2019 AFH-1

7.2. Continuum of Learning Institutional development generally results in leadership, management, and warrior ethos proficiency. Occupational development generally results in technical skill proficiency. The force development construct is a framework that links developmental needs with institutional competencies through the continuum of learning. The continuum of learning, along with the defined competencies, are aligned to ensure Airmen are qualified and ready to meet the challenges of current and future operating environments. The continuum of learning is a career-long process of development where challenging experiences are combined with education and training through a common taxonomy to produce Airmen who possess the tactical expertise, operational competence, and strategic vision to lead and execute the full-spectrum of Air Force missions.

The three distinct levels associated with leadership skills are: tactical expertise, operational competence, and strategic vision. These levels are recognized with varying emphasis across the institutional competencies. As Airmen progress from tactical expertise to strategic vision leadership levels, emphasis on the use of institutional competencies shifts to a broader focus. The nature and scope of leadership as well as preferred leadership methods differ based on the level of leadership and responsibilities.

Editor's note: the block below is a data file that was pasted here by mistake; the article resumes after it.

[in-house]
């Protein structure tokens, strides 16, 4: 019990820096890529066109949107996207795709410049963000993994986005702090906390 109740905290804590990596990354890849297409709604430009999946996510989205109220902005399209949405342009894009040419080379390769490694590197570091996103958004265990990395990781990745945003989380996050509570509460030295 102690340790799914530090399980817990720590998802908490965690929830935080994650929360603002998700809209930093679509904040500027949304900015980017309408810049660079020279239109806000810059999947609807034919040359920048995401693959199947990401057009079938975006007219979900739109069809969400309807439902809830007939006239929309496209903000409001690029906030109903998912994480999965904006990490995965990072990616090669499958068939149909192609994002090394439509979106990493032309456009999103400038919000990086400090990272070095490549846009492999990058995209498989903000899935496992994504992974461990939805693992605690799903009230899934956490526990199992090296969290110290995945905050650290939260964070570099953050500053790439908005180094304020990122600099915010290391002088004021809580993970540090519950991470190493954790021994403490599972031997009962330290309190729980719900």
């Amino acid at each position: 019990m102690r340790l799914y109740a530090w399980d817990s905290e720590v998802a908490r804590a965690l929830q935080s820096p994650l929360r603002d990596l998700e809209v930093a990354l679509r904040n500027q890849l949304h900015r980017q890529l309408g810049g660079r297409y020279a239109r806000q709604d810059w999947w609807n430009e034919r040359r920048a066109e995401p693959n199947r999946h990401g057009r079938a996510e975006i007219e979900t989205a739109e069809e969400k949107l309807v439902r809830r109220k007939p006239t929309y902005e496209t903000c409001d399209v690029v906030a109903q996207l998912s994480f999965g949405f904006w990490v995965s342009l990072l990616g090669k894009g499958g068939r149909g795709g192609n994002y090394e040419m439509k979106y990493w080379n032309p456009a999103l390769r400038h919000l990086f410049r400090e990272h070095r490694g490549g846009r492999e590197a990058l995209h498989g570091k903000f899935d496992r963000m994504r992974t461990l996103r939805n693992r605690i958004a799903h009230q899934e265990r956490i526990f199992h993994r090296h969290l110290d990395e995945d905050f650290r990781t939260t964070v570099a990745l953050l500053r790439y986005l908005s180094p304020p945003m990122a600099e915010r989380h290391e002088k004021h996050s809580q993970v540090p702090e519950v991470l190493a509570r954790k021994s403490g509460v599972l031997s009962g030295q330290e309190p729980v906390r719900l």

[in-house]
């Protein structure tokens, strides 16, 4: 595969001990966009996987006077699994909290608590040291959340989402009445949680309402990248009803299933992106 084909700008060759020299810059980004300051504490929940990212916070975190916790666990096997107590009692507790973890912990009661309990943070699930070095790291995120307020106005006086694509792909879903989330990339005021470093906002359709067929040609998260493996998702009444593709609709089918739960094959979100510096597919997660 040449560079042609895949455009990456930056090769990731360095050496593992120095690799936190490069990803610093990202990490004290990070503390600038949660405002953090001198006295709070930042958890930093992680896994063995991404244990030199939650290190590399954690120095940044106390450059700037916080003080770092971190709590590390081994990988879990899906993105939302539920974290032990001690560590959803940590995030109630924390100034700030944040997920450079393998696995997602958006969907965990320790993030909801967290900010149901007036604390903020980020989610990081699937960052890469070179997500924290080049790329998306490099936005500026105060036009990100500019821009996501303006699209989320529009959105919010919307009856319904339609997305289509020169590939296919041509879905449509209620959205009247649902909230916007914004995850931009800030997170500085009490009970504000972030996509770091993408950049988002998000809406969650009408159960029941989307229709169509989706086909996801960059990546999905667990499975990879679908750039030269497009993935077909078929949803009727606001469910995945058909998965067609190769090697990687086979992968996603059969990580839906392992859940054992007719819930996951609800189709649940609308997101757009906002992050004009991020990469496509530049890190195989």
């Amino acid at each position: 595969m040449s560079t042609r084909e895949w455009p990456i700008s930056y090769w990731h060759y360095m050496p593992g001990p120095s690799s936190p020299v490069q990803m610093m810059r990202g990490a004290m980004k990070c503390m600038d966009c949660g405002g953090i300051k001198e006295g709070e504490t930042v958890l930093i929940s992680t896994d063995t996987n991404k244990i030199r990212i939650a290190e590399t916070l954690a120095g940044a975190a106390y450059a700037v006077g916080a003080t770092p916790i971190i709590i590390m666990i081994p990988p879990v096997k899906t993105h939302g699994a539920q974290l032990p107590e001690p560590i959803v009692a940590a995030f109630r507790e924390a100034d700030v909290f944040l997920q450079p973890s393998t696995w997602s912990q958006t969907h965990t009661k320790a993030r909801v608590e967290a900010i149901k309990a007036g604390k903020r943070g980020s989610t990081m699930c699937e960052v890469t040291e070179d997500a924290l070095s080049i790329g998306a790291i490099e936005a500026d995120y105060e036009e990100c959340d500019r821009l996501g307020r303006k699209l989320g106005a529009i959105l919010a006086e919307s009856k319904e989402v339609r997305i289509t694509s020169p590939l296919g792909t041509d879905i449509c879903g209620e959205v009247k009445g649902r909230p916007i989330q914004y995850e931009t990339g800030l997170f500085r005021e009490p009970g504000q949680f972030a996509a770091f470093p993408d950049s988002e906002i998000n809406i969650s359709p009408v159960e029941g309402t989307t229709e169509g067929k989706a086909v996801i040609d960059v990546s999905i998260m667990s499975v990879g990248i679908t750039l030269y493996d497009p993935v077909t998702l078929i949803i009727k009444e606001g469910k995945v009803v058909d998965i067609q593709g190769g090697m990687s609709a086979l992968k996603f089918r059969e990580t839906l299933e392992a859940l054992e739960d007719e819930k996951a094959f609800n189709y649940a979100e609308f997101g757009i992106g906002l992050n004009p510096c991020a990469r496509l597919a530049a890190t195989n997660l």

Tactical Expertise. Development at the tactical expertise level includes a general understanding of team leadership and an appreciation for organization leadership. It is a time to master core duty skills, gain experience in applying those skills, and begin acquiring knowledge and experience essential for demonstrating effective, ethical leadership. Airmen at the tactical expertise level learn to become the Air Force's primary technicians and specialists, assimilate into the Air Force culture, and adopt the Air Force core values. The tactical expertise level is a time for honing followership abilities, motivating subordinates, and influencing peers to accomplish the mission while developing a warrior ethos and exercising communication skills as effectively and efficiently as possible.